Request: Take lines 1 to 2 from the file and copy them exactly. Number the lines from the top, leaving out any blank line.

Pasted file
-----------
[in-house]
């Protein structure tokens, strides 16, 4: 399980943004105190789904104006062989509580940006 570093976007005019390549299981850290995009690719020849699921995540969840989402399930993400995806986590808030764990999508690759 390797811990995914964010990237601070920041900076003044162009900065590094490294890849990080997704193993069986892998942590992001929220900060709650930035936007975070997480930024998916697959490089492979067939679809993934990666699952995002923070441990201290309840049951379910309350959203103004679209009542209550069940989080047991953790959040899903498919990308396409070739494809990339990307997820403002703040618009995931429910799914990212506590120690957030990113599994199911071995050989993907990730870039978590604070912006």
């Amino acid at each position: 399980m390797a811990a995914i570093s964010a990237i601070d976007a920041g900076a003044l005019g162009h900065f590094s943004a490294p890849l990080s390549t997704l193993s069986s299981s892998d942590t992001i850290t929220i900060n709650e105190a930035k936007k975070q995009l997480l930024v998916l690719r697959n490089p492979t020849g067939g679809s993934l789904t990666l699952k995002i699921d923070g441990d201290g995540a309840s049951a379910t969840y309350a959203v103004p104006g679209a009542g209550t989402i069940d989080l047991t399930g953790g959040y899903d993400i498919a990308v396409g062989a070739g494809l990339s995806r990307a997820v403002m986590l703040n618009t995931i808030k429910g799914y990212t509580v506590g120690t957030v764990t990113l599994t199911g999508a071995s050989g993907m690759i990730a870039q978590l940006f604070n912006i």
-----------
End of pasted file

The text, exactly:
[in-house]
């Protein structure tokens, strides 16, 4: 399980943004105190789904104006062989509580940006 570093976007005019390549299981850290995009690719020849699921995540969840989402399930993400995806986590808030764990999508690759 390797811990995914964010990237601070920041900076003044162009900065590094490294890849990080997704193993069986892998942590992001929220900060709650930035936007975070997480930024998916697959490089492979067939679809993934990666699952995002923070441990201290309840049951379910309350959203103004679209009542209550069940989080047991953790959040899903498919990308396409070739494809990339990307997820403002703040618009995931429910799914990212506590120690957030990113599994199911071995050989993907990730870039978590604070912006």